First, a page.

Asteroids are of particular interest to Planetary Resources. “We know asteroids have water because it has been found on meteorites which have landed on the surface of the Earth,” says Lewicki. “They also don’t need much energy to land on. It’s easier than a trip to the surface of the Moon.” These near-Earth asteroids could act as off-world ‘gas stations’.
Asteroids also give us the potential to create tools in space
And as humans venture beyond Earth orbit, water will be essential for life support and growing food. It can even be used to shield astronauts from radiation. Yet it costs $50m (£32.8m) per tonne to ship it into space.
Asteroids also give us the potential to create tools in space. “Iron is abundant,” says Lewicki, as is nickel and cobalt. “Using technology such as 3D printing you can grab material off asteroids and 3D print something that never has to be on a rocket.” Tools, machines and even habitats can then be built off Earth, reducing the cost of exploration even further.
Could space mining allow our descendents to explore far further into the Universe? (Credit: Science Photo Library)
Of course space, as the saying goes, is hard, and off-world mining won’t exactly be a walk in the park. “Sure there will be challenges to overcome, but that is the history of space,” says Eisenhart. Planetary Resources say they are already making money from the technology they have developed, even before they’ve started mining anything beyond Earth.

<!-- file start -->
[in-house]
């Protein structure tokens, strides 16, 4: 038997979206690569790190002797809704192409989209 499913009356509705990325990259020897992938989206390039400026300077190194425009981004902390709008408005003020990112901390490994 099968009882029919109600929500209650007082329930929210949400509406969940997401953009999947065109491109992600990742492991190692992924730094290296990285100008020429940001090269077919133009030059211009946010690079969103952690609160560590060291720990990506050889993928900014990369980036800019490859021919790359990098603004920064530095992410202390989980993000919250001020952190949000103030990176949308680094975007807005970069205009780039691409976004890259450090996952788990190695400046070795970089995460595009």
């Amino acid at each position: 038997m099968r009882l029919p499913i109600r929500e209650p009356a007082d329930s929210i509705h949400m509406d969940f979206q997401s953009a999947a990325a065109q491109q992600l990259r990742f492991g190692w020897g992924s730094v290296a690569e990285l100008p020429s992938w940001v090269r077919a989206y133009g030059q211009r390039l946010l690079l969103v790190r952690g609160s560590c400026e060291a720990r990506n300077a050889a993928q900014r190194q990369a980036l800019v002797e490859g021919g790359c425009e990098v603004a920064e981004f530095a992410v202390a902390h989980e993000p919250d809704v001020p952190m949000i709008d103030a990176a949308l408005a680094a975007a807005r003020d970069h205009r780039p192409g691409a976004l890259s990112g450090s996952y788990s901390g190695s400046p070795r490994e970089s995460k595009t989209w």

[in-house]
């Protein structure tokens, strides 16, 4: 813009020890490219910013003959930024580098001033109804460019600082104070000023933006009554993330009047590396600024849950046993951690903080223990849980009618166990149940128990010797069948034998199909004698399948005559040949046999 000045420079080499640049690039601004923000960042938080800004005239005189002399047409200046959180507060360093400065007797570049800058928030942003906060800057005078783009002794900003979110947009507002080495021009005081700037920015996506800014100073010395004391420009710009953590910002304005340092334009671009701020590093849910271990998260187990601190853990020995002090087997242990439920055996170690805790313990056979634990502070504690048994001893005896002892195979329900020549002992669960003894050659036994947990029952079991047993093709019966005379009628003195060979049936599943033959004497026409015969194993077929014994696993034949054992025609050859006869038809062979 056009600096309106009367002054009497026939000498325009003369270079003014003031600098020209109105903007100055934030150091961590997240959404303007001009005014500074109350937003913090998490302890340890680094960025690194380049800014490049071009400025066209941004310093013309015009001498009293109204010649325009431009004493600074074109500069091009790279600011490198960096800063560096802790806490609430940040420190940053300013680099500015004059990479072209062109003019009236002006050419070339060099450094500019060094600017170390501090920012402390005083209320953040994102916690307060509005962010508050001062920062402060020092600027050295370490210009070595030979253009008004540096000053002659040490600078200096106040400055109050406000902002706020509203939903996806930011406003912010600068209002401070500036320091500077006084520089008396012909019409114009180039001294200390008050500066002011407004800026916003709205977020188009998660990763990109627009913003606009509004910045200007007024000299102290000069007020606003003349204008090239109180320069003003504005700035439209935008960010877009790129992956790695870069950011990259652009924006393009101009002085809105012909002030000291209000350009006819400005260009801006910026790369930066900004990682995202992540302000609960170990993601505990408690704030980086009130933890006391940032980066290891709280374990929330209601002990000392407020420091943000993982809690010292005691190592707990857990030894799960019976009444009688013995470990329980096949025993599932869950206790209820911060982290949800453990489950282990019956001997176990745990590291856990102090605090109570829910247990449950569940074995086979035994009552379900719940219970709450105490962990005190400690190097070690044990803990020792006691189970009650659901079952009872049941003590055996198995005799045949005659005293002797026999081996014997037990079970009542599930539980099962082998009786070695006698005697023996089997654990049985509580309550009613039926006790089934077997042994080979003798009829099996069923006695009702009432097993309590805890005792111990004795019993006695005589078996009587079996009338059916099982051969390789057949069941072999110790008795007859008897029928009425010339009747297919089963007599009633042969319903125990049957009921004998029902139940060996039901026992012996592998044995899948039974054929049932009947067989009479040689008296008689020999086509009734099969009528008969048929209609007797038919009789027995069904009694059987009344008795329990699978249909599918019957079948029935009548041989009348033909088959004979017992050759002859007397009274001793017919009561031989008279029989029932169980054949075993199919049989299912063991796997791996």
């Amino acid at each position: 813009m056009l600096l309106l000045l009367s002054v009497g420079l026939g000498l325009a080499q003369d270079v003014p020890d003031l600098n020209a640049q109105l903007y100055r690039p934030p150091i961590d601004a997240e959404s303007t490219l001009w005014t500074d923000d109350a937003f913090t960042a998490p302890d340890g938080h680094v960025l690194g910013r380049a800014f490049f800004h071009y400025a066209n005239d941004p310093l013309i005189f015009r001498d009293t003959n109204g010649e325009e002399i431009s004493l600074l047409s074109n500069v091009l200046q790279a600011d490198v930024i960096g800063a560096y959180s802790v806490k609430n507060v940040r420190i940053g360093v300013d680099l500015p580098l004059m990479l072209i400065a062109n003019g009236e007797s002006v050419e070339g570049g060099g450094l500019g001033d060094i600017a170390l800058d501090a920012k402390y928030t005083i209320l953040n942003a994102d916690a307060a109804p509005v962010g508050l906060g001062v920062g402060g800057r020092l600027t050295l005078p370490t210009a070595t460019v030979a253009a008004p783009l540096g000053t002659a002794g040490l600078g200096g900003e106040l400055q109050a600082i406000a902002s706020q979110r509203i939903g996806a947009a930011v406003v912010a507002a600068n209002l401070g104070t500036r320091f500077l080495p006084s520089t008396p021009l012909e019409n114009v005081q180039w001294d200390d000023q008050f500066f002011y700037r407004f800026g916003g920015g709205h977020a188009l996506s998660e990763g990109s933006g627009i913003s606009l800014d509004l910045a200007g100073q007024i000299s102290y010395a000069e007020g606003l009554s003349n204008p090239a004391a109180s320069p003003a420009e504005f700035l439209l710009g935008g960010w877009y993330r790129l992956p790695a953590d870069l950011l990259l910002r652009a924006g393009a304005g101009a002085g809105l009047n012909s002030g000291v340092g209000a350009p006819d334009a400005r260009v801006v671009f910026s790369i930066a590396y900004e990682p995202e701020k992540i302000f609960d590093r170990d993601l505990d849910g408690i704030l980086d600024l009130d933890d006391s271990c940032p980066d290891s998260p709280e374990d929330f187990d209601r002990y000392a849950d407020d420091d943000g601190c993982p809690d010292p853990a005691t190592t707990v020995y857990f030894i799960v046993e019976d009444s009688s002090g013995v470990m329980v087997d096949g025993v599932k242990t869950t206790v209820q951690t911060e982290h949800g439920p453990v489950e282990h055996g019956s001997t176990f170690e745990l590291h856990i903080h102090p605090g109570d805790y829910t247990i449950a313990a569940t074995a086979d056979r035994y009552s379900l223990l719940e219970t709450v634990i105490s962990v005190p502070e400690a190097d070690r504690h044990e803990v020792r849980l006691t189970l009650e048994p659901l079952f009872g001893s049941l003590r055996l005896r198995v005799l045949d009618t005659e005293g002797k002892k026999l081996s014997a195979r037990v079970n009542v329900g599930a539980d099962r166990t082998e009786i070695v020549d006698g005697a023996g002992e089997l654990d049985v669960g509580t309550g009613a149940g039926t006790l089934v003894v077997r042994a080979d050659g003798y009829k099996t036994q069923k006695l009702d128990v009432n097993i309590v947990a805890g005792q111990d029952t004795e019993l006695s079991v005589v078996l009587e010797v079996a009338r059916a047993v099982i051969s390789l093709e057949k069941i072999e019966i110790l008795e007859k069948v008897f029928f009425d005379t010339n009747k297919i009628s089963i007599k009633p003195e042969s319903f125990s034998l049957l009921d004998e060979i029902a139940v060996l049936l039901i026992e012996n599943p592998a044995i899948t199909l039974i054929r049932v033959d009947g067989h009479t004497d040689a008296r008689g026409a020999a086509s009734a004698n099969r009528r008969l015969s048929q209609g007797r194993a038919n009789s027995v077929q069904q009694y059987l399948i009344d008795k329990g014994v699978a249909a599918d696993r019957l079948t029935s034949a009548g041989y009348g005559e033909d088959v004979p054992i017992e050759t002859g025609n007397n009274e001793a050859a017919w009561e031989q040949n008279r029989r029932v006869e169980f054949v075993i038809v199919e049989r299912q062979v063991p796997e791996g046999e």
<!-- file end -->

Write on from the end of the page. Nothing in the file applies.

“It is important to know that this is something that is going to happen – it is already happening,” says Lewicki. The company already has one satellite in orbit, and the next satellite to launch will have to the ability to look for water on near-Earth asteroids, using infra-red imaging sensors. Meanwhile, other private companies are looking into mining water and other resources on the Moon.
While you can’t own the Moon or asteroids, you can own the materials you take away from them
The first water could be extracted from an asteroid by the first half of the 2020s. That will mark the beginning of new era, where humanity has moved off our planet and has a presence in space forever. “I love that it is audacious, but that is what inspires the imagination and innovation,” says Eisenhart.
Of course, mining asteroids raises some legal questions. In the US, the law recognises that while you can’t own the Moon or asteroids, you can own the materials you take away from them – the same way you can’t own the ocean, but you can own the fish you take from it.
This means private companies could go into space, take materials they need, and it would be perfectly legal. The recent move by President Obama is seen as a huge step forward in terms of creating a stable legal framework to build upon.
Exactly where space mining could lead us is impossible to predict. But its advocates clearly believe that their early efforts are an investment in the long-term future of our species. We might not live to see the benefits, but our descendants spread throughout the Solar System may well be profitting from them.